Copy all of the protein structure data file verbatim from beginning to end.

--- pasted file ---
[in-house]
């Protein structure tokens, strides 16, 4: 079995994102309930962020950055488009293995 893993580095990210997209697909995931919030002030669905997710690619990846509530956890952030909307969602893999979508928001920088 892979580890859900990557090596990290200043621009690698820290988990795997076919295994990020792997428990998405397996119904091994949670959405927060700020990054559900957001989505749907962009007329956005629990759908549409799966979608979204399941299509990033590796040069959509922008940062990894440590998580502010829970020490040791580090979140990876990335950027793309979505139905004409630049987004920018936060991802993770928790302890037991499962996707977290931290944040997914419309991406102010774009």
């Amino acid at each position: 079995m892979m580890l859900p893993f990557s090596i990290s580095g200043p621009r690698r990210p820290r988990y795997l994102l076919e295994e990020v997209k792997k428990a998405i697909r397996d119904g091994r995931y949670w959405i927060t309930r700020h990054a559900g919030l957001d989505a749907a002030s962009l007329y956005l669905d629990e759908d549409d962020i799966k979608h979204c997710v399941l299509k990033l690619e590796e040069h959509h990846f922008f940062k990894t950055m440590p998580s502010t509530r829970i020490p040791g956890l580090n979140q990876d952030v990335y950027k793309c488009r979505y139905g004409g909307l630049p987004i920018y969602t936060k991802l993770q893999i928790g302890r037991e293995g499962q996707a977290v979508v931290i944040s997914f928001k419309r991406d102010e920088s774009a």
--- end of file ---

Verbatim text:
[in-house]
């Protein structure tokens, strides 16, 4: 079995994102309930962020950055488009293995 893993580095990210997209697909995931919030002030669905997710690619990846509530956890952030909307969602893999979508928001920088 892979580890859900990557090596990290200043621009690698820290988990795997076919295994990020792997428990998405397996119904091994949670959405927060700020990054559900957001989505749907962009007329956005629990759908549409799966979608979204399941299509990033590796040069959509922008940062990894440590998580502010829970020490040791580090979140990876990335950027793309979505139905004409630049987004920018936060991802993770928790302890037991499962996707977290931290944040997914419309991406102010774009």
């Amino acid at each position: 079995m892979m580890l859900p893993f990557s090596i990290s580095g200043p621009r690698r990210p820290r988990y795997l994102l076919e295994e990020v997209k792997k428990a998405i697909r397996d119904g091994r995931y949670w959405i927060t309930r700020h990054a559900g919030l957001d989505a749907a002030s962009l007329y956005l669905d629990e759908d549409d962020i799966k979608h979204c997710v399941l299509k990033l690619e590796e040069h959509h990846f922008f940062k990894t950055m440590p998580s502010t509530r829970i020490p040791g956890l580090n979140q990876d952030v990335y950027k793309c488009r979505y139905g004409g909307l630049p987004i920018y969602t936060k991802l993770q893999i928790g302890r037991e293995g499962q996707a977290v979508v931290i944040s997914f928001k419309r991406d102010e920088s774009a």